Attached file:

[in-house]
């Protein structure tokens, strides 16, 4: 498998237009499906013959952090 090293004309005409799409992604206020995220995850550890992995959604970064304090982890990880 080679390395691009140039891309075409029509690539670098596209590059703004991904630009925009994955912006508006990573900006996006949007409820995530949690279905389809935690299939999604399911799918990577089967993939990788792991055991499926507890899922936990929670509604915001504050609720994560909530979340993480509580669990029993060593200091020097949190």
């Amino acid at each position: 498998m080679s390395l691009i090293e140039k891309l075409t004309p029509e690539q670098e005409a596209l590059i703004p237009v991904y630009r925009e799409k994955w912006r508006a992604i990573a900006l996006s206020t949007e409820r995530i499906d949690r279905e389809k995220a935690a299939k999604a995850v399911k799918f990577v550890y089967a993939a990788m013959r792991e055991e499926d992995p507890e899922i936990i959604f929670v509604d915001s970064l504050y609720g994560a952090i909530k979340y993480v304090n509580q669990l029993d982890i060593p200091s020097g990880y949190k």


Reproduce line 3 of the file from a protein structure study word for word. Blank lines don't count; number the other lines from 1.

């Amino acid at each position: 498998m080679s390395l691009i090293e140039k891309l075409t004309p029509e690539q670098e005409a596209l590059i703004p237009v991904y630009r925009e799409k994955w912006r508006a992604i990573a900006l996006s206020t949007e409820r995530i499906d949690r279905e389809k995220a935690a299939k999604a995850v399911k799918f990577v550890y089967a993939a990788m013959r792991e055991e499926d992995p507890e899922i936990i959604f929670v509604d915001s970064l504050y609720g994560a952090i909530k979340y993480v304090n509580q669990l029993d982890i060593p200091s020097g990880y949190k």